Sergio Villalón
Senior Vice President and General Manager
View from the Top

Sharing Best Practices Across Latin American Markets

Wed, 02/24/2016 - 15:25

Q: Philips has 124 years of experience in the lighting industry, what does the recent restructuring imply for the company’s position within the market?

A: Globally speaking, the lighting division has played an important role in the strategy of the company. In those 124 years in the market, Philips has made significant investment in innovation in this sector. The company is preparing two leadership position companies that will carry out independent activities in two sectors. The consumer goods and health products will be consolidated under the HealthTech company, and the lighting and energy efficiency solutions will fall under the remit of a new company.

One of the advantages is that the lighting division has had an enduring presence in Latin American markets, with 75 established years in Mexico, 90 in Brazil, and over 80 in Argentina. In Mexico, Philips has been involved in all the new energy legislation processes and has formed part of important initiatives from the World Bank for the energy efficiency transition. We formed part of the Sustainable Light Project, where we replaced 22.9 million incandescent lamps with CFI lights, and were involved in the second and third generations of the program under a different scheme. This was the most important replacement program in the world of its time. Now, we are participating in public lighting projects by helping municipalities across Mexico replace traditional technology with LED.

Q: What is the flagship project that Philips wishes to bring to Mexican shores and other Latin American markets?

A: The most relevant project is in Buenos Aires, Argentina, where we are replacing 99,000 points of public lighting with the most updated LED technology. This project also incorporates a control system that will enable the municipality to monitor the lighting. So far we have replaced 50,000 points and the system is a success, since it allows the municipality to offer better security, efficiency, and address the needs of the citizens. This software is called City Touch and it will eventually be integrated into Mexico, Brazil, Colombia, and other markets across Latin America. We have created a competence center that will collate success stories, projects, and best practices across all markets in Latin America. This will enable us to transfer technologies and knowledge to other countries. It will be interesting to oversee the transition of Latin American markets toward energy efficiency.

Q: What are the main trends you have identified across these Latin American markets?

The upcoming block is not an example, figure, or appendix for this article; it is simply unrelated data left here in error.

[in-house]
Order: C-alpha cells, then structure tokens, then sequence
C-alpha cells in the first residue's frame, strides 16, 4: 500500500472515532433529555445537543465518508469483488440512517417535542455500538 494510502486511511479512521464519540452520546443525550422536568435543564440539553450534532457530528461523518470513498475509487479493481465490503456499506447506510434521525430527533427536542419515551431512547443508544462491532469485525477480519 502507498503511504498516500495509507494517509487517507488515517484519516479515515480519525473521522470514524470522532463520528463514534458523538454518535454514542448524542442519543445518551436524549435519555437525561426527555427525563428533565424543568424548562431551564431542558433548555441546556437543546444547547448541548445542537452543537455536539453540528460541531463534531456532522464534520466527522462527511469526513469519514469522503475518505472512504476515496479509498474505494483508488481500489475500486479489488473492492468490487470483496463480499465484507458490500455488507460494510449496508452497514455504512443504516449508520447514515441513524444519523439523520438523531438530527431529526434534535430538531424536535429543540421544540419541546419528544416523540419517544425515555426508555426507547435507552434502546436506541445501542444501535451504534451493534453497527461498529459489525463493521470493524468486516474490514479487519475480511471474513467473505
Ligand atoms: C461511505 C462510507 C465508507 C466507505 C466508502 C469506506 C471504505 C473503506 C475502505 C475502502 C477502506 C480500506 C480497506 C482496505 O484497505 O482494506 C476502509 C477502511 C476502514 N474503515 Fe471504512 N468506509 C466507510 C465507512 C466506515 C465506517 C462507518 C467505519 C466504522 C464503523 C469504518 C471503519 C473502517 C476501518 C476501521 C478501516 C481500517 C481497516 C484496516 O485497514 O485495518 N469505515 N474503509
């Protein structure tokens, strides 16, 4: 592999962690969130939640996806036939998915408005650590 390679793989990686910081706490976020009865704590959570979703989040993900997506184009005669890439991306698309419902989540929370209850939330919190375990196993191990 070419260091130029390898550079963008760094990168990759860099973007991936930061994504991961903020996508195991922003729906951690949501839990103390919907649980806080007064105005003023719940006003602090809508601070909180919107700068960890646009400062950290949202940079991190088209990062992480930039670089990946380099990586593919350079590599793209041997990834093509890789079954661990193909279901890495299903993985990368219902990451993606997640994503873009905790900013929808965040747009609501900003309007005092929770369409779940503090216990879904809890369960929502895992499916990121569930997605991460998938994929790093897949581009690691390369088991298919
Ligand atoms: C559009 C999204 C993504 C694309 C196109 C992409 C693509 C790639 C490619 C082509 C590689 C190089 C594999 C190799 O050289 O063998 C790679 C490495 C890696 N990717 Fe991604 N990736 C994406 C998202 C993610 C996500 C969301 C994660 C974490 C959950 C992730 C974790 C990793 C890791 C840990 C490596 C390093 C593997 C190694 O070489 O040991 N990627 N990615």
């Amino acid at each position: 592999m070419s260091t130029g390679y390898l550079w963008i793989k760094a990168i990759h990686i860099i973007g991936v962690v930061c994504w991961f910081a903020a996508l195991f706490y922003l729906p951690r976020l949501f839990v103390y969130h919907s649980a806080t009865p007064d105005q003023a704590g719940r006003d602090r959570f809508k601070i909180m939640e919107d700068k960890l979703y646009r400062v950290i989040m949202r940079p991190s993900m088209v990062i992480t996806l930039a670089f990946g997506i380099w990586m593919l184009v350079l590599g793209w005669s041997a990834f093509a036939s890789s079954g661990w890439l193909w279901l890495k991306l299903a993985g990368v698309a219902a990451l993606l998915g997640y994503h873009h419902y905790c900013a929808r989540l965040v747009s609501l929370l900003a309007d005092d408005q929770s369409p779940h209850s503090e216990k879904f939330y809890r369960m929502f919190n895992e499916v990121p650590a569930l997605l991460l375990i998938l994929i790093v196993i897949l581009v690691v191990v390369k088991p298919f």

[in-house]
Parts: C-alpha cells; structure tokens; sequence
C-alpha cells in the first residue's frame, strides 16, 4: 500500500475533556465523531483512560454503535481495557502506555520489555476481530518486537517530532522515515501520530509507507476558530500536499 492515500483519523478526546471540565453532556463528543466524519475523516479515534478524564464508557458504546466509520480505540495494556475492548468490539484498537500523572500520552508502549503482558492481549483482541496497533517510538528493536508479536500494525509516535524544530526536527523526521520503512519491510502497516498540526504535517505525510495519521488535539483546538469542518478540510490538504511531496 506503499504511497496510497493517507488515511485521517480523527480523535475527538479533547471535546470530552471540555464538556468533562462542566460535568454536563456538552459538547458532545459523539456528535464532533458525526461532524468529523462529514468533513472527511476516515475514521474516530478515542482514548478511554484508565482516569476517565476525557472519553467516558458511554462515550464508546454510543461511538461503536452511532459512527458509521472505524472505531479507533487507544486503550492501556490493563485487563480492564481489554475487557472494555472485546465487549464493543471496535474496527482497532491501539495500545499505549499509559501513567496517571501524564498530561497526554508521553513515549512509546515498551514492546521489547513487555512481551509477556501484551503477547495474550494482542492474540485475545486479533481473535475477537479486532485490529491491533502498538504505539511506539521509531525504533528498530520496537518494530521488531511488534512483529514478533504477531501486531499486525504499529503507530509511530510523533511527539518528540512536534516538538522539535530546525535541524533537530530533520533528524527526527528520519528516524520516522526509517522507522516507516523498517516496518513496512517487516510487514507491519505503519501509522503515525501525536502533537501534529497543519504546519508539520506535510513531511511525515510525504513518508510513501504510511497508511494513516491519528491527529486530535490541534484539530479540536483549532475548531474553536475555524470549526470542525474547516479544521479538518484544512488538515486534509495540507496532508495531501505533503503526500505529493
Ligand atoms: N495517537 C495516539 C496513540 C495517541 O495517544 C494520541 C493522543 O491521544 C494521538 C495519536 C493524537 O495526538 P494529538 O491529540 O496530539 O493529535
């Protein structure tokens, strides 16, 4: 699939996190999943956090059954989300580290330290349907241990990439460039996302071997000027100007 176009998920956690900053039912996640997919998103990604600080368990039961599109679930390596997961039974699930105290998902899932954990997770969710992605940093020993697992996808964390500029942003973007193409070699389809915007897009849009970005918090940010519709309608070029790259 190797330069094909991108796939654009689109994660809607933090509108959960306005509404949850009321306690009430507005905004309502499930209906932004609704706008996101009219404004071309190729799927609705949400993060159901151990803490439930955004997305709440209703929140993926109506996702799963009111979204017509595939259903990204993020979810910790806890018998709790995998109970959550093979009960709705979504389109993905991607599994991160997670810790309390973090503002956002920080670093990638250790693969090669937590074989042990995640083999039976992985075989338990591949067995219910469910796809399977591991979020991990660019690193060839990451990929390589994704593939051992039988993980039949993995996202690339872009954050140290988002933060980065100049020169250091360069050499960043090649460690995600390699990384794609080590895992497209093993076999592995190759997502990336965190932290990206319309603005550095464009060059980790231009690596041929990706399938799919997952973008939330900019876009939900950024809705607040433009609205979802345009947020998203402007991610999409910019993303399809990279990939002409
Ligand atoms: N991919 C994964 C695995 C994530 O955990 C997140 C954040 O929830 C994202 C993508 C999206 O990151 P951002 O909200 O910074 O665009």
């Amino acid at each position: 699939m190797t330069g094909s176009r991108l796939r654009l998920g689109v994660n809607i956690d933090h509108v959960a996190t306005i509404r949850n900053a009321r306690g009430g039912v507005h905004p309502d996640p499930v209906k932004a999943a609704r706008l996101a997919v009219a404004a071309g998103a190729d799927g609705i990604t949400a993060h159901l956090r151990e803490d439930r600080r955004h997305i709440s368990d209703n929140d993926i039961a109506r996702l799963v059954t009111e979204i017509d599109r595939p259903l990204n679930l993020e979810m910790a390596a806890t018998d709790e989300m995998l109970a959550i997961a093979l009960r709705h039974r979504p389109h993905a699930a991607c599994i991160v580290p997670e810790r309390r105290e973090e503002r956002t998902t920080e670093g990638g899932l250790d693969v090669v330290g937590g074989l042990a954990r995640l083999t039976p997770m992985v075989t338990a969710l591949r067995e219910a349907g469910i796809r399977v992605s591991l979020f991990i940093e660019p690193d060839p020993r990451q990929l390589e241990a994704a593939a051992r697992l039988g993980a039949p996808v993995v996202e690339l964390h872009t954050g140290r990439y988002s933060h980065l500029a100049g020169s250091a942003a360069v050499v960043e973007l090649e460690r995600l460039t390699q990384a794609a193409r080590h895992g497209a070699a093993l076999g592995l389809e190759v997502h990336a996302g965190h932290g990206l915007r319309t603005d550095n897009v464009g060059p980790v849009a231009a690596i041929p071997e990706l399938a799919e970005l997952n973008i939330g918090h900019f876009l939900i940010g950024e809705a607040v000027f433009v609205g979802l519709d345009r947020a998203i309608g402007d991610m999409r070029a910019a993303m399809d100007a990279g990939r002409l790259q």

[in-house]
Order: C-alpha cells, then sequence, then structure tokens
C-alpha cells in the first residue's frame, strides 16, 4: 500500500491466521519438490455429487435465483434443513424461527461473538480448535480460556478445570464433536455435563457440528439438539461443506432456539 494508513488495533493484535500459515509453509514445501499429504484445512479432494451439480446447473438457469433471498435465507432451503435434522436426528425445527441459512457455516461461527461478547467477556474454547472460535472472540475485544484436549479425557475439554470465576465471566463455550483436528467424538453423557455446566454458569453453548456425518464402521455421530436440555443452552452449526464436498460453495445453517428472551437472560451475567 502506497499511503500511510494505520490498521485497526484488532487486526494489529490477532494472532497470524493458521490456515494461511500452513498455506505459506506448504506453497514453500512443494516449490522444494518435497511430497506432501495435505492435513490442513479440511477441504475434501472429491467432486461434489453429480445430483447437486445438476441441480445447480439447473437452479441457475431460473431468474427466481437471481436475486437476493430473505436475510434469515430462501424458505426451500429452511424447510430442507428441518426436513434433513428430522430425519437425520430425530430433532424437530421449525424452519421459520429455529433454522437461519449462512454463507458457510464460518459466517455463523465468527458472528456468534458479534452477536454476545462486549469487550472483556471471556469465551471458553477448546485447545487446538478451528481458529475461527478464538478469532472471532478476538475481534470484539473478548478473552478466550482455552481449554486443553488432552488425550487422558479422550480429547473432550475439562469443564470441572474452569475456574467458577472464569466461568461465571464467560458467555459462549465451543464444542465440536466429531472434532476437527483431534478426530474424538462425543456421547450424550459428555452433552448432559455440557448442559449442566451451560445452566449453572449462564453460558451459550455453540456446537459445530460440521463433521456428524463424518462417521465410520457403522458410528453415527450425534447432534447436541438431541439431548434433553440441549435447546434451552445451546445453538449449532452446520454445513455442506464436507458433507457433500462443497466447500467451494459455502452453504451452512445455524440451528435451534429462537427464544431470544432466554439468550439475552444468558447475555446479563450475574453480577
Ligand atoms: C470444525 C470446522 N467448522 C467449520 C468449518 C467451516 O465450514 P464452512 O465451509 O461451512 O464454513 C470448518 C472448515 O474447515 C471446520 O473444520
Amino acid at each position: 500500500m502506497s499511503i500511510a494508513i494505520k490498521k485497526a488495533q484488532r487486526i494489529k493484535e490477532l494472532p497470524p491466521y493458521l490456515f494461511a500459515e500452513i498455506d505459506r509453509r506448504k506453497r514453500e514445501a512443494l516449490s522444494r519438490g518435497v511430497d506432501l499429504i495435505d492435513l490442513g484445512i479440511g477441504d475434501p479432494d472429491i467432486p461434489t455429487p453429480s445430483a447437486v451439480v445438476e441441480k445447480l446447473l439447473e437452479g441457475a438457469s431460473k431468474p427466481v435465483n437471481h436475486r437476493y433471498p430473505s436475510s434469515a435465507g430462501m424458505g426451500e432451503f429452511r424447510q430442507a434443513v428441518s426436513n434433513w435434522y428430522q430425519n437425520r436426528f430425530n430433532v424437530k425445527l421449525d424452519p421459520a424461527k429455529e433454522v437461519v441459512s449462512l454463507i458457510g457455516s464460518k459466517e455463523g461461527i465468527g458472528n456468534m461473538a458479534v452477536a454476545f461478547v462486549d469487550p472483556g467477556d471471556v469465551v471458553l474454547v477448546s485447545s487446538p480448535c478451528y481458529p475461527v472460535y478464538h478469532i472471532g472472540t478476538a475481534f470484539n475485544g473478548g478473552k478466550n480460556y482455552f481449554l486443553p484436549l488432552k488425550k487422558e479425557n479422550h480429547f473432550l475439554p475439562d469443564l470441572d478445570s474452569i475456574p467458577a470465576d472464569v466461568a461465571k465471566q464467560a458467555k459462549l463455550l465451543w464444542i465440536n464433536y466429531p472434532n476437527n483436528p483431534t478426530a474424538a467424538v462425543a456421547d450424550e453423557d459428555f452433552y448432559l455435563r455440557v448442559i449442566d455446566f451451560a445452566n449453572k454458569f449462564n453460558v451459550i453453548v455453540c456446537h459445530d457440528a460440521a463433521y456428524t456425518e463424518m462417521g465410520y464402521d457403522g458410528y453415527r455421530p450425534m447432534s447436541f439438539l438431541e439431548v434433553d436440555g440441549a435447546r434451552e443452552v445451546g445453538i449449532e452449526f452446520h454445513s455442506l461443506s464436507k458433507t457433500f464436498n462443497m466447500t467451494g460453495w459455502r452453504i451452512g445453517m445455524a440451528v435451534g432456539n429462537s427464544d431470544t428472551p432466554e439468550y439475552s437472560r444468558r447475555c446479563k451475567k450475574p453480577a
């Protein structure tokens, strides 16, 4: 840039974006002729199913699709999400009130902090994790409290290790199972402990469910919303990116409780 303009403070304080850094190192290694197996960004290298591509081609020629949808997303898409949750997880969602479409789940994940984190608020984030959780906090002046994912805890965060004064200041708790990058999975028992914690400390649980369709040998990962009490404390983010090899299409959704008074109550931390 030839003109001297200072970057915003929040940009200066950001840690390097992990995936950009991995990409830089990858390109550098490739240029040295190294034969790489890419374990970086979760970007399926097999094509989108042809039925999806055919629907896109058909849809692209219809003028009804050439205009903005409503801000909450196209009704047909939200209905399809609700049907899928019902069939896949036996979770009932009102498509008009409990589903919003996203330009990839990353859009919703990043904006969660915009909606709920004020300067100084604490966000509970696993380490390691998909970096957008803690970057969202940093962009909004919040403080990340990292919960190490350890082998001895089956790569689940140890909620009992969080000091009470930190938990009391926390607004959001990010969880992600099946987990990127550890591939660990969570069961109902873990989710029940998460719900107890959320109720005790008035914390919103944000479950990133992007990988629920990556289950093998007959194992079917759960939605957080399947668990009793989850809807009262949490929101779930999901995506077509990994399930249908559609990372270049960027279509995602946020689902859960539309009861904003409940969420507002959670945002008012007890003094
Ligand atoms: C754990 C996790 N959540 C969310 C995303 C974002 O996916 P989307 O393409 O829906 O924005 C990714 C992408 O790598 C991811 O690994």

A: Technology is changing and LED is becoming cheaper and more accessible. Connectivity has entered the discourse of lighting solutions and is picking up speed. An example would be our HUE concept, where LED lights are connected to an application and control system. Through devices, the end user can control the light, turn it off, change its colors, dim it, and make it interact with other applications. Replacing light bulbs is not enough, thus we must create added value in our products by including connectivity and next generation technology. The HUE started out with only an app and now it is an interconnected lighting solution. In the premium segment, the City Touch software is the ideal solution for municipalities looking to incorporate efficiency in their public lighting. Within the commercial segment we offer the Dynalite lighting control system, which integrates a series of products. There is a lot of room for innovation in the lighting industry and the company reinvests 8% of its revenues in R&D. Our projects are always people-oriented, and important monuments are lit by our solutions, such as the London Eye, Eiffel Tower, and the Empire State building.

Q: What possibilities do you see of working with municipalities and offering integrated lighting solutions?

A: We have worked closely with FIDE and CONUEE in order to include energy efficiency in public discourse and the legal framework. The authorities support Philips when it decides to bring new technologies from other markets, like Europe, to Mexico. Our work with municipalities in Mexico includes installing over 40,000 lighting points across several districts of Guadalajara. In the future, the city might also consider using our software in order to efficiently manage its public lighting. Helping municipalities entails demonstrating the benefits of a solutions provider rather than a company that only offers LED technology.